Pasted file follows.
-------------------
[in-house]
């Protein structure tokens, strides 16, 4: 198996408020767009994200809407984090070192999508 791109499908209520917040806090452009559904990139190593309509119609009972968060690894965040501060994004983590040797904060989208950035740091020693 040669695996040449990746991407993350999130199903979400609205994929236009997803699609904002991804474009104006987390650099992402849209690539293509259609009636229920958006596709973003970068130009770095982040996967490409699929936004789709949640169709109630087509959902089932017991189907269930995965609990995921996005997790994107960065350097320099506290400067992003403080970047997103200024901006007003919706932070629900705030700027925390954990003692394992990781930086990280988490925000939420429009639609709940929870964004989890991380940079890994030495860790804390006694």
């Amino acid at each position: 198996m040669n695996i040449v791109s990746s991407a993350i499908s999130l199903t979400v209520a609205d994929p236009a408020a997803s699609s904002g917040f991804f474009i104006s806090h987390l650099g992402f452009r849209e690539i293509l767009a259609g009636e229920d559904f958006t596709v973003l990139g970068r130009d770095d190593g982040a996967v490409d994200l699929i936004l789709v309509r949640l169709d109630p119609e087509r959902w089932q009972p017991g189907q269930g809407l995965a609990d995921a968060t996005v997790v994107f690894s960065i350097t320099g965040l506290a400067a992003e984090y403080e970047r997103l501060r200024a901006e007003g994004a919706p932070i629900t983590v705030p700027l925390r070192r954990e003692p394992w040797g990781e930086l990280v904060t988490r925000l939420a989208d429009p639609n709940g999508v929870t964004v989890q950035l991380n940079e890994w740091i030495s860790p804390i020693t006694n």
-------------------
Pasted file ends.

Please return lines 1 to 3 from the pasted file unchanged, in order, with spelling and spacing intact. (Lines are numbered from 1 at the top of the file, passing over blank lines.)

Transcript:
[in-house]
């Protein structure tokens, strides 16, 4: 198996408020767009994200809407984090070192999508 791109499908209520917040806090452009559904990139190593309509119609009972968060690894965040501060994004983590040797904060989208950035740091020693 040669695996040449990746991407993350999130199903979400609205994929236009997803699609904002991804474009104006987390650099992402849209690539293509259609009636229920958006596709973003970068130009770095982040996967490409699929936004789709949640169709109630087509959902089932017991189907269930995965609990995921996005997790994107960065350097320099506290400067992003403080970047997103200024901006007003919706932070629900705030700027925390954990003692394992990781930086990280988490925000939420429009639609709940929870964004989890991380940079890994030495860790804390006694």
């Amino acid at each position: 198996m040669n695996i040449v791109s990746s991407a993350i499908s999130l199903t979400v209520a609205d994929p236009a408020a997803s699609s904002g917040f991804f474009i104006s806090h987390l650099g992402f452009r849209e690539i293509l767009a259609g009636e229920d559904f958006t596709v973003l990139g970068r130009d770095d190593g982040a996967v490409d994200l699929i936004l789709v309509r949640l169709d109630p119609e087509r959902w089932q009972p017991g189907q269930g809407l995965a609990d995921a968060t996005v997790v994107f690894s960065i350097t320099g965040l506290a400067a992003e984090y403080e970047r997103l501060r200024a901006e007003g994004a919706p932070i629900t983590v705030p700027l925390r070192r954990e003692p394992w040797g990781e930086l990280v904060t988490r925000l939420a989208d429009p639609n709940g999508v929870t964004v989890q950035l991380n940079e890994w740091i030495s860790p804390i020693t006694n």